Witches of Belvoir
The Witches of Belvoir were three women, a mother and her two daughters, accused of witchcraft in England around 1618. The mother, Joan Flower, died while in prison, and the two daughters, Margaret and Philippa, were hanged at Lincoln.
The Flowers of Bottesford
Joan, Margaret and Philippa Flowers were 'known to be herbal healers' and came from a local family which 'had fallen on hard times'. They accepted employment as servants with the 6th Earl and Countess of Rutland, at Belvoir Castle near Grantham, Lincolnshire, when additional staff were needed for an upcoming visit by King James I. But the sisters, and their mother, were unpopular with the other staff, and there were suggestions of theft, and misdemeanors. All three were dismissed and only Joan was given a payment of severance amounting to '40 shillings, a bolster (pillow), and a mattress of wool'.
After the sisters were dismissed, the Earl and Countess fell ill, suffering from 'vomiting and convulsions'. Their son and heir, Henry, Baron de Ros, died, and was buried on 26 September 1613. Their younger children, Francis, and daughter Katherine, suffered similarly  and Francis, also, later died, in 1620, and was buried on 7 March 1619 old style (1620 new style)
Charge of Witchcraft
Three years after Henry's death, on 16 July 1616, nine women were hanged as witches in Leicestershire for having bewitched a young boy and, in charges similar to those in the Flowers' case, were said to have kept cats as familiars. But it was to be five years after the Flowers were dismissed from Belvoir Castle, and following the death of their second son, Francis, that the Rutlands had the Flowers arrested, before Christmas of 1618. After initial examinations, in February 1619, by the Earl of Rutland, Francis Lord Willoughby de Eresby, Sir George Manners, Sir William Pelham, Sir Henry Hastings, clergyman Samuel Fleming and others, the women were to be taken to Lincoln gaol.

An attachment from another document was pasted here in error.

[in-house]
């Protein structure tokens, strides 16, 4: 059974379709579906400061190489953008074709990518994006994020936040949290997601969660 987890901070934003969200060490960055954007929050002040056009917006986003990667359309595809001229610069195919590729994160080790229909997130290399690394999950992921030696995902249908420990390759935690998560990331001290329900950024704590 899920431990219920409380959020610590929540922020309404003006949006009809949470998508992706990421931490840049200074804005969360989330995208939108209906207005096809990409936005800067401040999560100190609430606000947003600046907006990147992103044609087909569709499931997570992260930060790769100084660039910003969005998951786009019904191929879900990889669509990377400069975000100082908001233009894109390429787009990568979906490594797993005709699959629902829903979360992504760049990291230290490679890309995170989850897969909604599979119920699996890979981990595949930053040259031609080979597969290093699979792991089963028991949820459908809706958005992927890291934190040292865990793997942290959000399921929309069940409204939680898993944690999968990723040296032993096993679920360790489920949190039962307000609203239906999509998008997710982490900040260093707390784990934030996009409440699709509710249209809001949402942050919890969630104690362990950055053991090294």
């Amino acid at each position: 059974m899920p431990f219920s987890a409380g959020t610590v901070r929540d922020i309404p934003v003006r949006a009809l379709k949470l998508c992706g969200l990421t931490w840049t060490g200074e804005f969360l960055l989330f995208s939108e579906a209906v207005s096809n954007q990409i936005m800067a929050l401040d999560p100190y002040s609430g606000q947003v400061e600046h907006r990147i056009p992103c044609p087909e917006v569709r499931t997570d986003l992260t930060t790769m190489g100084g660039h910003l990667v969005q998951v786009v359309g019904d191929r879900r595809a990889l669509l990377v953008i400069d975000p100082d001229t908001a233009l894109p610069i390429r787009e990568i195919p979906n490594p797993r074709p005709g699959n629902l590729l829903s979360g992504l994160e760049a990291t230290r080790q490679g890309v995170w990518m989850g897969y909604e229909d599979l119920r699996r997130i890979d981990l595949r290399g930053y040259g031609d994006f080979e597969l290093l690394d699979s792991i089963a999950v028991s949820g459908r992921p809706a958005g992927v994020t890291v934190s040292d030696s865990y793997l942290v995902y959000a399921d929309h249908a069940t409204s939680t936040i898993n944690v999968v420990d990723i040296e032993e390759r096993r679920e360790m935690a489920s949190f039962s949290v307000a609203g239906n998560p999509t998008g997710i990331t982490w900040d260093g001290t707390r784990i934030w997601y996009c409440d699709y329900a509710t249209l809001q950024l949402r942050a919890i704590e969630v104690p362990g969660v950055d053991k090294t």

When arrested Joan Flower professed her innocence. She was not known to be a Church-goer, but at Ancaster, en route to the prison at Lincoln, she asked for bread as a substitute for the Eucharist. She claimed that something so blessed could not be consumed by a witch but she was to choke and die, after the first bite.
At Lincoln, Margaret was to accuse her mother of witchcraft, while Phillipa admitted to witchcraft on behalf of herself, Margaret and Joan. The sisters said they had entered into communion with familiar spirits that had assisted them with their schemes. The mother's familiar was a cat named Rutterkin. The women admitted that they stole the glove of Lord Ross and gave it to their mother, who had dipped it in boiling water, stroked it along Rutterkin's back, and pricked it. Combined with some incantations this supposedly caused Lord Ross to become ill and die. An attempt to harm Lady Katherine, the Earl's daughter, had failed when it was found that Rutterkin had no power over her. The women had also taken some feathers from the quilt of Rutland's bed and a pair of gloves. By boiling these in water mixed with blood they cast spells to prevent the Earl and Countess from having any more children. Both women admitted to experiencing visions of devils and that their familiar spirits visited them and sucked at their bodies.
All three women were taken for examination and revealed that they too had visions and consorted with familiar spirits. Willimott said her familiar was called Pretty and had been blown into her mouth by her former master in the form of a fairy, later reappearing in the form of a woman who asked her to give up her soul. Willimott testified more as a cunning woman than a witch, and insisted Pretty only helped her to inquire about the health of people she had attempted to heal:
"She never hurt any body, but did help divers persons that were stricken or fore-spoken (bewitched): and that her Spirit came weekly to her, and would tell of divers persons that were stricken and fore-spoken: and she saith that the use which she had of the Spirit, was to know those did which she had undertaken to amend and she did help them by certain prayers which she used."